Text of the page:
First went his Highness's gentlemen, two and two.
A Herald.
Aldermen of London, two and two.
A Herald.
Edmund Prideux, his Highness's Attorney-general.
The Judges following of both Benches.
John Glyn, Lord Chief-justice.
Peter Warburton and Richard Nudigate.
Justices of the Upper Bench.
Barons of his Highness's Exchequer.
Robert Nicholas.
John Parker.
Roger Hill.
Norroy King at Arms.
Commissioners of the Treasury.
Commissioners of the Great Seal of the Commonwealth, and their officers, viz.
Commissioner Nathaniel Lord Fiennes, carrying the Great Seal.
Commissioner John Lord Lisle.
William Lenthal, Master of the Rolls.
Officers attending, viz.
Henry Middleton, Serjeant at Arms.
Mr. Brown and Mr. Dove.
Garter King at Arms.
Before the Protector came, first,
Robert Earl of Warwick, with the Sword of the Commonwealth, bare-headed, on the right-hand; and on the left, the Lord Mayor, Tichborn, carrying the sword of the City of London, bare-headed.
His Highness, Oliver Cromwell, richly dressed, habited with a costly mantle of estate, lined with ermines, and girt with a sword of great value; his Highness's train supported by three Generals, bare-headed, and armed with drawn swords.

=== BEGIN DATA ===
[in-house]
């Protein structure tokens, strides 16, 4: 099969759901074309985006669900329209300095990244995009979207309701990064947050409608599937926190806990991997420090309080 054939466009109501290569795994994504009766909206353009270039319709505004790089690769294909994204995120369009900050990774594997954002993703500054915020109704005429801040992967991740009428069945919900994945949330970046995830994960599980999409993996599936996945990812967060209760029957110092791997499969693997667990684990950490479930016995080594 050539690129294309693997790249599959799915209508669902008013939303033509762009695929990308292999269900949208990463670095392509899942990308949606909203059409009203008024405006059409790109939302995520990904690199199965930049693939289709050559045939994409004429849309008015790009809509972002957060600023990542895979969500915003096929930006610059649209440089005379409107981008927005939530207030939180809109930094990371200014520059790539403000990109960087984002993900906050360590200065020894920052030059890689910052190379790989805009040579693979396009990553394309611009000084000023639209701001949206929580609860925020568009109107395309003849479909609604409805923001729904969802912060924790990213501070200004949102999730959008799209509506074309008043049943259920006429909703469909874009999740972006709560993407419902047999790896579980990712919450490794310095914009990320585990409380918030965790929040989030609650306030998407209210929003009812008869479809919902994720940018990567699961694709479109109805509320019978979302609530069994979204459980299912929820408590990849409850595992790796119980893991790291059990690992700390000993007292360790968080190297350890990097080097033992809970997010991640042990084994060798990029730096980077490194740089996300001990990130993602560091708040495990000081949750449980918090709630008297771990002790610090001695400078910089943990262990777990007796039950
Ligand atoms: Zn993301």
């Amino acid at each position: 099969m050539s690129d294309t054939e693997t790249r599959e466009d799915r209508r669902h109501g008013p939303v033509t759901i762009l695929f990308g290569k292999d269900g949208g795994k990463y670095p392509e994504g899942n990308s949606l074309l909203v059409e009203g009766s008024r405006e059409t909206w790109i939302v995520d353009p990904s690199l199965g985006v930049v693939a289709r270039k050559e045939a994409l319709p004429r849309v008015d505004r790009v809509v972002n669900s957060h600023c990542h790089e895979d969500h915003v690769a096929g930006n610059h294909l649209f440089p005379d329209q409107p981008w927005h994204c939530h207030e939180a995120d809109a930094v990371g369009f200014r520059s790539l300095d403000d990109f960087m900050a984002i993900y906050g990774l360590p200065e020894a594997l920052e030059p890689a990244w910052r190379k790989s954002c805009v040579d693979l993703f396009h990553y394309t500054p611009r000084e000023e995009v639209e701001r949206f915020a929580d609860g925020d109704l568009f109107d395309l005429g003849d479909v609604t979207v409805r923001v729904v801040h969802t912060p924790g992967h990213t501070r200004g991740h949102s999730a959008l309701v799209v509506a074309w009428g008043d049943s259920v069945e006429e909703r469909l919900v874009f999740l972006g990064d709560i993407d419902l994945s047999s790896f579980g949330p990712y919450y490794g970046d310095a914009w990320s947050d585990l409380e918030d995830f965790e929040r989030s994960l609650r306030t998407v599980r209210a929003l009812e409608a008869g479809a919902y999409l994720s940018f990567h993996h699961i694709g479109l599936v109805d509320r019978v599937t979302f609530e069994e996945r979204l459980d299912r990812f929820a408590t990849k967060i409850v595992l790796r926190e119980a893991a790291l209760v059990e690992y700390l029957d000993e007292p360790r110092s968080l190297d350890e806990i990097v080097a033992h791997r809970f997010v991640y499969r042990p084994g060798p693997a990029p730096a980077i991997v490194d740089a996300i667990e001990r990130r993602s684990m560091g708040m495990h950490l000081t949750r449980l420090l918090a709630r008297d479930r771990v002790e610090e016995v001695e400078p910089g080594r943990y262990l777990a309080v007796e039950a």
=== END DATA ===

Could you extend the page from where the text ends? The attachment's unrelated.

Close to his Highness followed the Members or Lords of the other House, i. e. House of Lords, in order, two and two.

In like manner, in order, two and two, were the Members of the Parliament, as knights of the counties, citizens of the cities, and burgesses of the boroughs and towns, and Barons of the Cinque Ports, of the Commonwealth of England, Scotland, and Ireland; of which first came those of England, the county of Middlesex, and the northern counties leading the way; as Yorkshire, Lancashire, Northumberland, and so in like manner.

Besides these, were many persons of distinction, and no small number of Scotch and Irish nobles.

Installation of his Highness.